I would like to track the angular position of a fairly slow motorized rotating arm (direct-drive; see illustration below) -- but require angular accuracy of under 0.05°, and similar resolution.
As @gbulmer noted in the comments, that is equivalent to tracking the tip of the arm positionally along the circumference, with an accuracy of (2×π×10cm)/(360˚/0.05) = 0.08 mm.
Is there any currently realizable sensor or electronic method that can attain this level of accuracy in rotational sensing without spending a fortune?
This is what I've tried so far, from simplest to intricate:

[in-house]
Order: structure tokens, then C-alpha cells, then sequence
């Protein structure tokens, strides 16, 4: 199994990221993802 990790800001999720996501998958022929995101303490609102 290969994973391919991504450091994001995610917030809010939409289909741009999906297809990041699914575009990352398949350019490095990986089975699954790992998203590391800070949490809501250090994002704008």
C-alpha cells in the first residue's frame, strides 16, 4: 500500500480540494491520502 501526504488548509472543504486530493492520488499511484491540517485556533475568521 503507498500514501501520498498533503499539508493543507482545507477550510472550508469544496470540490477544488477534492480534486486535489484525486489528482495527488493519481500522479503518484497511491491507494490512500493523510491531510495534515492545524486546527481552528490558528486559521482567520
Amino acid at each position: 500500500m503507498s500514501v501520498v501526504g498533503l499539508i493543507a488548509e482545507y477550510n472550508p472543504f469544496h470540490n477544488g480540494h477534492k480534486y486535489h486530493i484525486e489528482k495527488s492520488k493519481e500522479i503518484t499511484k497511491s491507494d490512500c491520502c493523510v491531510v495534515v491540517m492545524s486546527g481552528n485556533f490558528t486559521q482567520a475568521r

Digital compass/magnetometer: I started with this; but obviously nowhere near the performance I'm looking for.
Rotary encoding: Potentiometer-based / Hall-Effect-sensor-based encoding: Couldn't get sufficient resolution and there is significant linearity error.
Machine vision: Tried placing an optical marker on the tip of the arm (since the tip traces the longest arc) and using camera (OpenCV) to track the marker's position: couldn't resolve very tiny rotations so well, given the arm's rotation spans a 10x10 cm area.
Magnetic encoder: I'm currently investigating the use of AS5048, a Magnetic rotary encoder from AMS, positioned with the sensor's center at the motor's shaft position. Something like this: